Heritage

I’m in Turin some days ahead of the Slow Food annual Salon del Gusto (celebration of artisan production). I am exploring the food culture of another Italian city and region.

A few months ago I visited Modena, in Emilia-Romagna, to learn about Parmigiano Reggiano and Balsamico. Now I continue my research in Torino, region of Piemont.

I begin, warily, at the Mercado Porta Palazzo known to be the biggest market in Europe, with the sort of cheap products and smell that would be expected. I found the special “farmers” area, separate from the more commercial produce market. These guys had dirty hands, but they weren’t farmers. You can’t stand on the Plaza six days a week and still be a farmer. Anyway, no enthusiasm. I did get some extraordinary produce there, some beans about the diameter of spaghetti, some gorgeous cucumbers and “heirloom” tomatoes, and one spectacular cheese from a pile of cheese with rinds so thick they looked like bread (and mostly smelling too strong for my taste).

The indoor market seemed to be reselling quite commercial meats and cheeses. Nothing interested me.

Back in my neighborhood I found shops that felt more authentic. A dim bakery, a spare wine shop selling autochthonous wines (made from indigenous grapes), a small shop selling products from Sicily (where I could buy my beloved pane carasau), and a local buffalo products store. What I didn’t find was Piemontese olive oil or vinegar (aceto).

On Sunday morning, at the Mercado di Campaña Amica (a market of farmers for their friends), Claudio Priotti explained why: “Certain products have been totally commercialized. People buy those products from big brands in supermarkets, not from small producers. Whereas they may still buy other products of their region directly.” In Piemonte, olive oil and aceto are such products.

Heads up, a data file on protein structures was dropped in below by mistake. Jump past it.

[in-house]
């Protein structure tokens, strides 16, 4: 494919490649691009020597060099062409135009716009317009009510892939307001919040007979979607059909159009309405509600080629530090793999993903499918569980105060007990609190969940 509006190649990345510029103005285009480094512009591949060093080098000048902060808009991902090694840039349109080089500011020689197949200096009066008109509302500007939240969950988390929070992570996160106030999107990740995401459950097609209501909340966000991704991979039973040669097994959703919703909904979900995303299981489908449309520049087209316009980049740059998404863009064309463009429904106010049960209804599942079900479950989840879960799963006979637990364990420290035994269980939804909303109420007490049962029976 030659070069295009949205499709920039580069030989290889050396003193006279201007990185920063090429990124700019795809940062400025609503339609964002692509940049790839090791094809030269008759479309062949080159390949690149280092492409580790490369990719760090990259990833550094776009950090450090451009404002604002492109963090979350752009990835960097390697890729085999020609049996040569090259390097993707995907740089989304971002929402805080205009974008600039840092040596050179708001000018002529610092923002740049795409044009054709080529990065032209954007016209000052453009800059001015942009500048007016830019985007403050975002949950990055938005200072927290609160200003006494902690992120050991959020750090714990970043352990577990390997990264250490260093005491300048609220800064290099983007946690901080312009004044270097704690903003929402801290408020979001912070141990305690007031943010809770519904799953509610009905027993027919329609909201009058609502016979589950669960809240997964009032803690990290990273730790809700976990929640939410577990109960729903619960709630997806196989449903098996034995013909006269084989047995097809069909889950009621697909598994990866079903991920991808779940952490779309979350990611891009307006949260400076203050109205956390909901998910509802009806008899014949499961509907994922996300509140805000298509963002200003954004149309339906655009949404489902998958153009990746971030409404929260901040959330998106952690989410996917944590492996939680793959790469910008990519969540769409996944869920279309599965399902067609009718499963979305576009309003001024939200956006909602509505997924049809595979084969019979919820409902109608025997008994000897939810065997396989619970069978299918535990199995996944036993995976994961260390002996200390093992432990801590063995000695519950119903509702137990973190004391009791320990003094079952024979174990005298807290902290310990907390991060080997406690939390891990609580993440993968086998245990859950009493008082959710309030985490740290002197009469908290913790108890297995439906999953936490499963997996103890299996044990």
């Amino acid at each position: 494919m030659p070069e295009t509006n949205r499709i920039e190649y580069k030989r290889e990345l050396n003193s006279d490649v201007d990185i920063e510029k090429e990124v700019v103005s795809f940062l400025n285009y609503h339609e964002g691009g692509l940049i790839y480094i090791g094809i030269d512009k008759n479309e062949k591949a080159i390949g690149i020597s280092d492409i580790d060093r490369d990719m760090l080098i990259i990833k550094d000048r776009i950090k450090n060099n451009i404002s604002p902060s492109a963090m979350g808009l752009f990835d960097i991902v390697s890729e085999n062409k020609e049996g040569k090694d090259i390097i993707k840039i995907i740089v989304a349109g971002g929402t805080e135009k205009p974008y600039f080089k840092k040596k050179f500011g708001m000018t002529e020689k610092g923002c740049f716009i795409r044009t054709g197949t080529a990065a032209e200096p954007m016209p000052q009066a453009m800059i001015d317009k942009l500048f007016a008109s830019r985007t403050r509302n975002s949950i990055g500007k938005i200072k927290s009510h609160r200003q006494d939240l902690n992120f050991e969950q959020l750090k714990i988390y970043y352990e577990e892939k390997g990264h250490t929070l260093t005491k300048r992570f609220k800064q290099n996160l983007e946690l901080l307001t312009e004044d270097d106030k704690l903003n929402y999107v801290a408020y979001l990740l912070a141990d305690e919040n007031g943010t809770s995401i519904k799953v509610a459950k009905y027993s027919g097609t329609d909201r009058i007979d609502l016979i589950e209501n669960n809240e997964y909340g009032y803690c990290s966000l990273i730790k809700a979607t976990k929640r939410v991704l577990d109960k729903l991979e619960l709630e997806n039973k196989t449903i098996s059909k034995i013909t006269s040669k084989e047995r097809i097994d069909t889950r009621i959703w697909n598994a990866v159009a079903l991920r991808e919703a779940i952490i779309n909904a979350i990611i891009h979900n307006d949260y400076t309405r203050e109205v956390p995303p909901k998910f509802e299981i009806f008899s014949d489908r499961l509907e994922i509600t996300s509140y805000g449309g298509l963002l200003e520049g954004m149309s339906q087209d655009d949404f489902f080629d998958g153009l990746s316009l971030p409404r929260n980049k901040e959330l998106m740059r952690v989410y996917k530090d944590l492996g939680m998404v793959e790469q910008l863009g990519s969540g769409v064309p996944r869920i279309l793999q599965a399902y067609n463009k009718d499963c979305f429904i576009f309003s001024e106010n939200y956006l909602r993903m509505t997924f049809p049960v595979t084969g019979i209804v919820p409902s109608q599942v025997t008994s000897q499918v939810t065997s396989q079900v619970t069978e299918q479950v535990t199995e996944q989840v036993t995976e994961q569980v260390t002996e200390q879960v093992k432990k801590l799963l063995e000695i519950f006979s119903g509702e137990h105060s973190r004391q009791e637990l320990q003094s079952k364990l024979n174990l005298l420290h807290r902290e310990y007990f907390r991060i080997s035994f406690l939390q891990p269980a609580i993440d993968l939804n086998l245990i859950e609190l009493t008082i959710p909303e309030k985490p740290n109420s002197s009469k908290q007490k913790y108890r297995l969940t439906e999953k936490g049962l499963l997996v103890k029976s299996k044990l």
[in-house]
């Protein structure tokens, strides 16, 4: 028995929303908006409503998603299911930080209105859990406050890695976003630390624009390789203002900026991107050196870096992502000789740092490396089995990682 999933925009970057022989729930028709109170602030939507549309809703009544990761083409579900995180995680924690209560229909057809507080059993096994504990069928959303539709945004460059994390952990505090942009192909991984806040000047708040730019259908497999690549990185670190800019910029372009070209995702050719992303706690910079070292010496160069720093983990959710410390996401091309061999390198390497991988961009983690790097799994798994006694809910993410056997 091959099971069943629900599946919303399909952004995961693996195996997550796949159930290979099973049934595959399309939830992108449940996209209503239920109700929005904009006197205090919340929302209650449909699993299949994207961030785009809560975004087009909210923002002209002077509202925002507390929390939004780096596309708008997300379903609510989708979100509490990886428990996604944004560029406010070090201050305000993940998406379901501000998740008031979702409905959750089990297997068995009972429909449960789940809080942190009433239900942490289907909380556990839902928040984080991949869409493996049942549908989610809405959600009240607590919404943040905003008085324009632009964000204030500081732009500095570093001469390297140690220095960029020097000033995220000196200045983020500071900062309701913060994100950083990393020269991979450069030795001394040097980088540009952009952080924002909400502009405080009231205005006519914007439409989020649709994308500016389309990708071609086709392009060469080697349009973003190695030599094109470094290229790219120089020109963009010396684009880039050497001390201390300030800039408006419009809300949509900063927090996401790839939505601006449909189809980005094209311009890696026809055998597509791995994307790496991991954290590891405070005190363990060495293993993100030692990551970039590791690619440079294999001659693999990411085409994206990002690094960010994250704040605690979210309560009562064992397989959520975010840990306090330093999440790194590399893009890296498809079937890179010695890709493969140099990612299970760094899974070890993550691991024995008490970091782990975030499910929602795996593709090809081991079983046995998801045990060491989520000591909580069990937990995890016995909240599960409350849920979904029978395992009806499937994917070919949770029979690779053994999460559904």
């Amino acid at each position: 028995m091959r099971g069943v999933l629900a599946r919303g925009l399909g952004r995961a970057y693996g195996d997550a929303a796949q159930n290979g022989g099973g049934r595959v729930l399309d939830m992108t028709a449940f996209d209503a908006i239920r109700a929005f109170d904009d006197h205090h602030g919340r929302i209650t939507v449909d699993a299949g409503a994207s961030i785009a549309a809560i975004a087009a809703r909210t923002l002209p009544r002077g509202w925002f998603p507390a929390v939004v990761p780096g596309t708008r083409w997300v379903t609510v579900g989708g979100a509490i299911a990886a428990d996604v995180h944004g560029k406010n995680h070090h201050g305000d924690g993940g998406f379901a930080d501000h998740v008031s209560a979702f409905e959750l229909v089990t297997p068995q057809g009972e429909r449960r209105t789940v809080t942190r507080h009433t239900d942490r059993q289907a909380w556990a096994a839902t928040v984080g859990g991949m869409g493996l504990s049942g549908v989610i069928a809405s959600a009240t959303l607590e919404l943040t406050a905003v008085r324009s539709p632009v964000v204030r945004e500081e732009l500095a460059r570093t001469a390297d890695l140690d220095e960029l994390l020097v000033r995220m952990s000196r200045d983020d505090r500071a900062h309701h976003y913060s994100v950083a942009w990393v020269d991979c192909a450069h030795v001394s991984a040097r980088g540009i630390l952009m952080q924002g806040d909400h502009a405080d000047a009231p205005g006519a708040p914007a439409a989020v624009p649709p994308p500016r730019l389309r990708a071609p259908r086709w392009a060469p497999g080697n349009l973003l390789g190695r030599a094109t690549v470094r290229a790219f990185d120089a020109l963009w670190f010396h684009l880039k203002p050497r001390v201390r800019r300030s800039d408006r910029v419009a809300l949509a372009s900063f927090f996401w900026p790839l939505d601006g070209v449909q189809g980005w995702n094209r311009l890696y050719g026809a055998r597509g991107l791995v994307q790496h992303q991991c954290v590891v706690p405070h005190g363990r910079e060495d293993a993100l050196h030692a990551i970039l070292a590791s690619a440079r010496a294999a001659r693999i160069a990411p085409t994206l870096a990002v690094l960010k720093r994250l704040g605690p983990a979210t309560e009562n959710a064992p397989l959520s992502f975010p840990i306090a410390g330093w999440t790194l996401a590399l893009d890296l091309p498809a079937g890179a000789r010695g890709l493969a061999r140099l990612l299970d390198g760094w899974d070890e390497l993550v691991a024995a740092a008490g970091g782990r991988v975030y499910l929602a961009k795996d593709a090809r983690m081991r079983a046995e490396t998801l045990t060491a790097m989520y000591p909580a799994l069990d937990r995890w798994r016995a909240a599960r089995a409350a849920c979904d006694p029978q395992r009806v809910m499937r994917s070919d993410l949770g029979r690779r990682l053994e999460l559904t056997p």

I asked Claudio about his aceto. It’s made from apples and it’s called “caramellato”. What this really means is that it’s a very similar product to balsamico, which combines the sweetness of the fruit syrup (saba) with the acidity of vinegar. (Like the cheese I bought from Le Fattoria Pandino, it’s the same style of cheese as Parmigiano Reggiano but it can’t be called that because of the DOP, so it’s called “Grana”.)

The Caramellato was a traditional product in the Piedmont region, but not produced for a long time. Claudio and his brother quit unsatisfying professional careers to lease a farm and transform their parents’ house into a production laboratory, Cascina Danese.

Another product “coming back” was introduced to me by Mauro Marino at his shop Retrò Bottega, the wine Nas-Cetta (also known as Nascetta or Anascetta). Because this grape was difficult to grow and not abundant it fell almost completely of production in favor of more abundant varieties. In the 1990s, winemaker Elvio Cogno rediscovered the wine and got it back into production. This was not easy because they had to actually locate and select the plants. The contemporary interest in autochthonous wines provides the support to bring a difficult grape into commercial viability. I am actually not a big fan of white wine and Nascetta is my first white love.

I can get quite an education on Mauro’s red velvet couch. His customers recommend their favorites and bring their own bottles to refill from his the bulk wine dispensary, where he offers the lesser wines (or could be the overproduction) from his favorite wineries at €3-4/bottle. Today I learned that while DOP and IGP balsamic and parmegiano certification is based on taste, wine certification is based only on the validity of the vine DNA and the location of the farm. It’s not necessary that the winemaker is any good or the wines taste good. He explained that one of the most important wineries in the Langhe (an important wine subregion of Piemonte), Gaja, sells their renowned wine without appellation, as “table wine”, for €1000/bottle.

At at Piadineria (sandwich shop), I realized the menu mentioned for most of the €4.50 sandwich filling their status as DOP or IGP…

 

Back to Top